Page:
The rose is the national flower of the United States. Bellingham originally had two rose gardens, Cornwall Rose Garden, which began in 1916, and Fairhaven Rose Garden, which began in 1917. The latter was a test side for the All American Rose Selections displaying about 100 varieties. The Fairhaven Rose Garden was removed in 1998.
All rose photographs on this page were taken at Cornwall Rose Garden by Park Steward, Zapote Gregory.
Visiting the Garden
Visit the Cornwall Rose Garden in late spring through mid-autumn to enjoy the beautiful fragrances and colors. Please leave roses in the garden for everyone to enjoy.
The Cornwall Rose Garden is located at the corner of Illinois and Cornwall Streets.
Volunteering in the Garden
If you would like to volunteer in the Cornwall Rose Garden, please contact the Parks Volunteer Program at (360) 778-7105 or firstname.lastname@example.org
Types of Roses in the Cornwall Rose Garden
There is no single system of classification for garden roses. The American Rose Society places roses in three main groups: Species (wild roses), Old Garden (classes in existence before 1867) and Modern Garden roses (classes developed after 1867). Cornwall Rose Garden roses are Modern Garden roses, with the exception of the Rosa rugosa, which is a Species.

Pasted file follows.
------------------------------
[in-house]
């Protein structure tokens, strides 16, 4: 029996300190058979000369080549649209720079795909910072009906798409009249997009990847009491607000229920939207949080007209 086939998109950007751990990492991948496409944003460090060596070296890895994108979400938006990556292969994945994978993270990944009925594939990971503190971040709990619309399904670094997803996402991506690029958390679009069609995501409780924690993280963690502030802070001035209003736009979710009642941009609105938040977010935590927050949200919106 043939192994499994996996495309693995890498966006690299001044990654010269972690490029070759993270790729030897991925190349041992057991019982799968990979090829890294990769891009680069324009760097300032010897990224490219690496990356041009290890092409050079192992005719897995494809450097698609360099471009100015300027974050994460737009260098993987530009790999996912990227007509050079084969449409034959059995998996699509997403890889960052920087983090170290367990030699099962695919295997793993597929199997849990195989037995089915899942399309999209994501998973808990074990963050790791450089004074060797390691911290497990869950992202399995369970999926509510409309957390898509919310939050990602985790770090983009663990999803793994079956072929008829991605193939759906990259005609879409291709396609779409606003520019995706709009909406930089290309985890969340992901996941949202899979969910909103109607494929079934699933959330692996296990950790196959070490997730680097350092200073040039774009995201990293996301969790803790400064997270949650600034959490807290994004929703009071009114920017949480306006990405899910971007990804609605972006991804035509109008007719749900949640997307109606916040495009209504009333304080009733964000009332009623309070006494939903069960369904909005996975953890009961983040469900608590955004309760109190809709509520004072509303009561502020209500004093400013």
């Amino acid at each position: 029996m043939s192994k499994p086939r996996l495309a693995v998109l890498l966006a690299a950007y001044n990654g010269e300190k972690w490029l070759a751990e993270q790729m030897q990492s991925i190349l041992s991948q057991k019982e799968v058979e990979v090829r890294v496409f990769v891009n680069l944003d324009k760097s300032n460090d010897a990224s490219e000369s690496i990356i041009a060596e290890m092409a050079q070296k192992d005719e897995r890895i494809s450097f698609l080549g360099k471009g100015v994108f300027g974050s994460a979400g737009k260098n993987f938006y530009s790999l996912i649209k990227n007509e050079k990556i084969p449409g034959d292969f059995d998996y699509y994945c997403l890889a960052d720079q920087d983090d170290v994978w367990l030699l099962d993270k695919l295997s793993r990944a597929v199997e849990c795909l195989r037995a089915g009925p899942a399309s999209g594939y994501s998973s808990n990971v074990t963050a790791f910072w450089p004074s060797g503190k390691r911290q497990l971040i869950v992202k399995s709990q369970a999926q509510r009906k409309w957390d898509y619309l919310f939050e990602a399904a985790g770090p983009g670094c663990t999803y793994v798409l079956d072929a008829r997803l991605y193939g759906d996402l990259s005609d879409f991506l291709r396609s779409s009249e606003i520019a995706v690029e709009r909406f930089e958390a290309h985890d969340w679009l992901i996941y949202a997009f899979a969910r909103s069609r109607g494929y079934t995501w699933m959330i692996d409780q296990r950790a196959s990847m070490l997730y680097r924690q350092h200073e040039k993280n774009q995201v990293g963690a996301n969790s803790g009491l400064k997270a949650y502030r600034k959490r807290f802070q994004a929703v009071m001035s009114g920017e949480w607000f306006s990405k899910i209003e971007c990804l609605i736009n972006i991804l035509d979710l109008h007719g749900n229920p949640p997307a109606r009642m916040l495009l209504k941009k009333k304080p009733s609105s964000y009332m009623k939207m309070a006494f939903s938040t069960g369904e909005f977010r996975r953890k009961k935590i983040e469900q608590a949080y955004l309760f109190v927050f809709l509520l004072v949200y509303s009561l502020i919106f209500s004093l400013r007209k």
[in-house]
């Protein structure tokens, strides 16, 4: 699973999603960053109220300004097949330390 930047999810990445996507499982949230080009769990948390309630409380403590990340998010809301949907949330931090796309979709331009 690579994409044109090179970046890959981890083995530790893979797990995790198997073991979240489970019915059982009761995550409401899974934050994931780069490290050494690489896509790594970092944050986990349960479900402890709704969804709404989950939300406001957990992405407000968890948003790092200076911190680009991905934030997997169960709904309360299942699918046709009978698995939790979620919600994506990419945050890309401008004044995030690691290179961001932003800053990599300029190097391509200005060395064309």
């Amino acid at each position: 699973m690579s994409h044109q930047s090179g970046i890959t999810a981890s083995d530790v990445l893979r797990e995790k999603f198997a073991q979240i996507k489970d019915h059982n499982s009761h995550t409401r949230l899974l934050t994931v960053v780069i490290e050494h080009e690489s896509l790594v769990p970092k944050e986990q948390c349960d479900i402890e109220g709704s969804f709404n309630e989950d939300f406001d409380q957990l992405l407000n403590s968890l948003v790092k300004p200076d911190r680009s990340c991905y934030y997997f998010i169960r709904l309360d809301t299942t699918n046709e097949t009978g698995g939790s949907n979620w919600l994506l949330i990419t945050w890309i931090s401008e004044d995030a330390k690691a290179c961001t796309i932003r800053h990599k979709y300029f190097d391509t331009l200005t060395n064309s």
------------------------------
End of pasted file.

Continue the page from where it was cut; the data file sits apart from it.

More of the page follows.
Why is the rose the most admired and exalted flower all over the world? The rose is one of the oldest flowers. The over 14,000 varieties grown worldwide illustrates the rose’s popularity. This flower’s delicate perfume and diverse array of shapes and hues have captured human imagination throughout history.
- Greeks and Romans used roses in food, drink and celebration
- Chinese cultivated roses for medicinal purposes
- Persians distilled roses for concentrated essence and rose water
- Europeans during the Victorian era developed a rose language to communicate sentiment
- During World War II, when the supply of citrus fruits was cut off, British chemists determined that rose hips had vitamin C. In fact, through exhaustive testing, they discovered rose hips have a vitamin C content 400% greater than oranges.
- American settlers planted roses as a reminder of home
- History of Roses in America (PDF)
- Amazing Rose Facts (PDF)
Resources on Roses
Gardening with Roses
To grow roses in our region, a useful resource of gardening tips and information in Whatcom County is available on the WSU Whatcom County Master Gardener website. You can learn about climate, soils, and Integrated Pest Management (IPM) for our locality.